tv Anthony Bourdain Parts Unknown CNN August 26, 2016 11:00pm-12:01am PDT
>> anthony: for most of my life, libya was a word with bad associations. libya meant gaddafi. libya meant terrorism. >> reporter: pan am flight 103 went down in a blazing fireball. >> anthony: libya meant a bad place where a comical megalomaniacal dictator was the absolute power. nobody in libya, however, was laughing. >> reporter: reports of explosions. >> reporter: clashes between rioters and security forces. >> anthony: in 2011, what was previously unthinkable happened. the libyan people rose up and fought for their freedom. >> reporter: heavy battles raging around the libyan capital. >> anthony: they fought like hell. >> reporter: the rebels are about to force gaddafi's complete departure. >> anthony: and they recorded
the whole thing on their cell phones. ♪ i took a walk through this beautiful world ♪ ♪ felt the cool rain on my shoulder ♪ ♪ found something good in this beautiful world ♪ ♪ i felt the rain getting colder ♪ ♪ sha, la, la, la, la, la, ♪ sha, la, la, la, la, la, ♪ sha, la, la, la, la, la, ♪ sha, la, la, la, la, ♪ >> anthony: it's amazing arriving here after all you see on tv these days that libya is in fact functioning at all.
but it is. the fountains across from the corniche are operating. traffic works. ki of. >> man: [yelling] >> anthony: at the radisson, club sandwiches arrive on time in the lobby. the occasional flash of camo and a security scanner are really the only discordant notes. >> man: don't. don't. he don't want to take the video. >> man: yeah, oh, they don't. okay. >> anthony: inside the old part of the city, men slaughter a camel, while a girl records it with her ipad. [ speaking arabic ] >> anthony: no? okay. he said no. kids are setting off fireworks in the medina. incoming. tomorrow is the prophet muhammad's birthday. and people who have not known freedom for nearly 50 years are ready to celebrate.
♪ >> anthony: martyr's square is filled with families, kids, teenaged skater boys, and hotshots on motorcycles. it's wild. and almost giddily happy. >> anthony: oh, man. young men in the camouflage pants of the militias, most of whom were civilians until last year, do their best to sporadically keep order, or just join in the fun. every kid above the age of five seems to have been issued a lighter and a fistful of fireworks. >> anthony: ambulances idle on the margins of the square to treat fireworks-related injuries, of which there will be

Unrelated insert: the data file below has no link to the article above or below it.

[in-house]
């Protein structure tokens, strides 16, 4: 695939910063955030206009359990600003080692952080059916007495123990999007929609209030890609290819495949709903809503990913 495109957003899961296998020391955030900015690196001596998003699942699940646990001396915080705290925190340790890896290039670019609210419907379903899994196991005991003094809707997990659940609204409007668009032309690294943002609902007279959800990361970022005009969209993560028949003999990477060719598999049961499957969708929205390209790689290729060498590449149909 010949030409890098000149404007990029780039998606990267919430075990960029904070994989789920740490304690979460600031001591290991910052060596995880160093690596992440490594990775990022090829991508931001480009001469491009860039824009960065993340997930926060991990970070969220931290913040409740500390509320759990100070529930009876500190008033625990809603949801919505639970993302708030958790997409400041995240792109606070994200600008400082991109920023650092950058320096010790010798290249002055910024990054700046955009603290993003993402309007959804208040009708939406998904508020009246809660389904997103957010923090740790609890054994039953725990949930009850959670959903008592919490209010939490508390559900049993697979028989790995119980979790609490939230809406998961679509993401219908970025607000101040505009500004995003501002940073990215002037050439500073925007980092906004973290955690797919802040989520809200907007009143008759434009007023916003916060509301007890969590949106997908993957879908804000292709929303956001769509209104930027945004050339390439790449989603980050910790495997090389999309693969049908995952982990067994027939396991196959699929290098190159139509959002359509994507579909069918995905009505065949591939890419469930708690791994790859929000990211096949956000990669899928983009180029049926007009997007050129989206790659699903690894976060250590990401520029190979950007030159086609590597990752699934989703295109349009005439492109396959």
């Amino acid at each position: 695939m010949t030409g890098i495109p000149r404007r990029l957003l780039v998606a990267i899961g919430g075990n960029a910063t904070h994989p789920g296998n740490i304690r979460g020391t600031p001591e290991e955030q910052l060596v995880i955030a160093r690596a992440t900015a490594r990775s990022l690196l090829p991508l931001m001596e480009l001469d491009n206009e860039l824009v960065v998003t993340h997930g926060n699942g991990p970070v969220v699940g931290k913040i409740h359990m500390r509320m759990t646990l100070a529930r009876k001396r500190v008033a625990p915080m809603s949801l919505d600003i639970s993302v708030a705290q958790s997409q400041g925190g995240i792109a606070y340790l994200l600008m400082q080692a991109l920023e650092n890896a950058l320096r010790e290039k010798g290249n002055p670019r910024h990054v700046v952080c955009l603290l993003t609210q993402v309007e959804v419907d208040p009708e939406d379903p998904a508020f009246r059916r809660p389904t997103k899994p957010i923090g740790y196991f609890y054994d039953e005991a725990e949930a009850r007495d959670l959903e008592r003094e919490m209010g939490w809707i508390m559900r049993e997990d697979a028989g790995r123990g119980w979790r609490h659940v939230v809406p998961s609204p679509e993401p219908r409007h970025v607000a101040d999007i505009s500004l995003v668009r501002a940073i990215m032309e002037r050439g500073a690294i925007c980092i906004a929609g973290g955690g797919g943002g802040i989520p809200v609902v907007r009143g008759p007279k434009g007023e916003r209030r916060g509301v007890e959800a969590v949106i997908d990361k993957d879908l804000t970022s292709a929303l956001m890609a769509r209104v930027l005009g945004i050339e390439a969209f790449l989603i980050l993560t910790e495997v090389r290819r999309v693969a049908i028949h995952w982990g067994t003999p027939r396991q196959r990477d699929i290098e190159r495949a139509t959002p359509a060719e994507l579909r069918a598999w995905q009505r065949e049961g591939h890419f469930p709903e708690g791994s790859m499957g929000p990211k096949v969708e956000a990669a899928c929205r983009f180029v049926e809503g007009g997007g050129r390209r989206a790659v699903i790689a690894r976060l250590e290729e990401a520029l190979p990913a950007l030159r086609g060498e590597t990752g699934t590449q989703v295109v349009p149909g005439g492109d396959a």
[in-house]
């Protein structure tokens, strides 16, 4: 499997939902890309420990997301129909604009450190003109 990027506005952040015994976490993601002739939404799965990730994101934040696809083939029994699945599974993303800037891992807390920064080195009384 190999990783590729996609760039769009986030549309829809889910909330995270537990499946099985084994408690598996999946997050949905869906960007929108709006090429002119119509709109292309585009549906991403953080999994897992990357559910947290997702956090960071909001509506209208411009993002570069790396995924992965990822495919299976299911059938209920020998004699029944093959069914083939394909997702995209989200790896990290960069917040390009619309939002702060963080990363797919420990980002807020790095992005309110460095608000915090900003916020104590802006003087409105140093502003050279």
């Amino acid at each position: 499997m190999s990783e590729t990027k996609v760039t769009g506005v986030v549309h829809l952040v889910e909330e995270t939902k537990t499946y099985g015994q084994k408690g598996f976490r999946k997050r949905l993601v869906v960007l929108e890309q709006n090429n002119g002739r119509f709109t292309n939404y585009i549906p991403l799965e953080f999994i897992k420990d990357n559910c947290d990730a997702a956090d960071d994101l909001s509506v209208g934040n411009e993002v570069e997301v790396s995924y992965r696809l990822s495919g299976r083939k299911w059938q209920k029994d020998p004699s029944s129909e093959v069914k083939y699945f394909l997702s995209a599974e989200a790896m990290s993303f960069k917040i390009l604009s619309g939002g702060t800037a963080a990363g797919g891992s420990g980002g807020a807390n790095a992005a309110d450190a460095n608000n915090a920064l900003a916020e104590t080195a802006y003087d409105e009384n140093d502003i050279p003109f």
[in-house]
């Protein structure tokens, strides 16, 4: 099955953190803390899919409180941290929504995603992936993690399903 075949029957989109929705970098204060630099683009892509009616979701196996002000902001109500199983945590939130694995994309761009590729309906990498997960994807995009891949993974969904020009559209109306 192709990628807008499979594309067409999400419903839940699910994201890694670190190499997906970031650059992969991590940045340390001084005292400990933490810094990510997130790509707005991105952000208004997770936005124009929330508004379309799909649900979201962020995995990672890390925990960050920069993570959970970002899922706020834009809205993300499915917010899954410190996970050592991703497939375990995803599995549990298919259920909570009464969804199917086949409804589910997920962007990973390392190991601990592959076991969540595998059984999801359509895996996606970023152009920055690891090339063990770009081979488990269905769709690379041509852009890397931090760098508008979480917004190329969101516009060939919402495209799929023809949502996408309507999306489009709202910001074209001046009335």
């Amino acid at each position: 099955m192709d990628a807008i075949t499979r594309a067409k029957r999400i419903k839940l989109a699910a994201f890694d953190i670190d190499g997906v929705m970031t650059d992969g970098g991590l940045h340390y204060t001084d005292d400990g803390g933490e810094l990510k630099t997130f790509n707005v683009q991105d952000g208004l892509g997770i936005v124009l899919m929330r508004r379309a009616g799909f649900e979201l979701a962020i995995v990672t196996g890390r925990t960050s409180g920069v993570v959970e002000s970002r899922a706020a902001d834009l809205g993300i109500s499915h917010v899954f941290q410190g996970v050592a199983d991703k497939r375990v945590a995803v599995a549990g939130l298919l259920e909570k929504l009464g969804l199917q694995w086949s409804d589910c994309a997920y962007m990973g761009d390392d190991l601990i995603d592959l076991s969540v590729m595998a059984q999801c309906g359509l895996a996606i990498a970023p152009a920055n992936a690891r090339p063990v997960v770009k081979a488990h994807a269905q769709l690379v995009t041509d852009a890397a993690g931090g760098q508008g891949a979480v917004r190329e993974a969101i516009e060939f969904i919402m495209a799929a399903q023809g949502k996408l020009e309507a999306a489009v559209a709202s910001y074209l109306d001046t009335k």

many. >> man: no, no, no! >> anthony: that was good. ♪ >> man: whoa! bye, bye, bye, bye, bye, bye, bye! >> anthony: this is tripoli, after 42 years of nightmare. how to build a whole society overnight and make it work in one of the most contentious and difficult areas of the world, is what people are trying to figure out.
[call to prayer] >> anthony: so, before the war, did you think it would ever be possible? >> man: no. >> anthony: did you dream someday this will change? >> omar: no, no, no. in gaddafi's time, you cannot say a word. you get killed. that's it. it was impossible. but then i joined the group, you know? >> anthony: right. >> omar: the revolutionary. >> anthony: omar is young, and was evenounger when the fighting started. he, like so many libyans from around the country and many who had left, heeded the calls for revolution on facebook and twitter. they fought in tripoli, benghazi, misrata, and everywhere in between. who won this war? the young people? or everybody? >> omar: everybody. but the young people, they started it. >> anthony: what was your day like as a revolutionary? >> omar: you keep one thought in your mind. you do this for the next generation. for a better country.
for a better life. >> anthony: you have a future now. before, people -- >> omar: yeah. >> anthony: you know what people say. >> omar: there was no future in libya before gaddafi's regime. we're not going to sugarcoat it. we were slaves for the gaddafi. >> anthony: oh, this looks good. >> omar: yeah, it is. >> anthony: barracuda is a seafood restaurant just outside of town, on the mediterranean coast. >> omar: one of the best foods in libya, i think, the seafood. >> anthony: the menu is not printed on paper. it's laid out right there for you, on ice. >> omar: we have, uh, dote here. >> anthony: what do they do? they just grill that? >> omar: yeah, they open it and grill it. some garlic, some sauce. it's really awesome. >> anthony: you pick out the stuff that interests you from the daily catch. >> anthony: okay, let's get one of these. one of these. >> omar: some shrimps. calamari, too. >> anthony: and they cook it for you the way you want. >> omar: grilled dote. ♪ >> anthony: oh, beautiful. ♪ mmmm. >> omar: wow. >> anthony: that's delicious. >> omar: this is the stuffed calamari, libyan-style.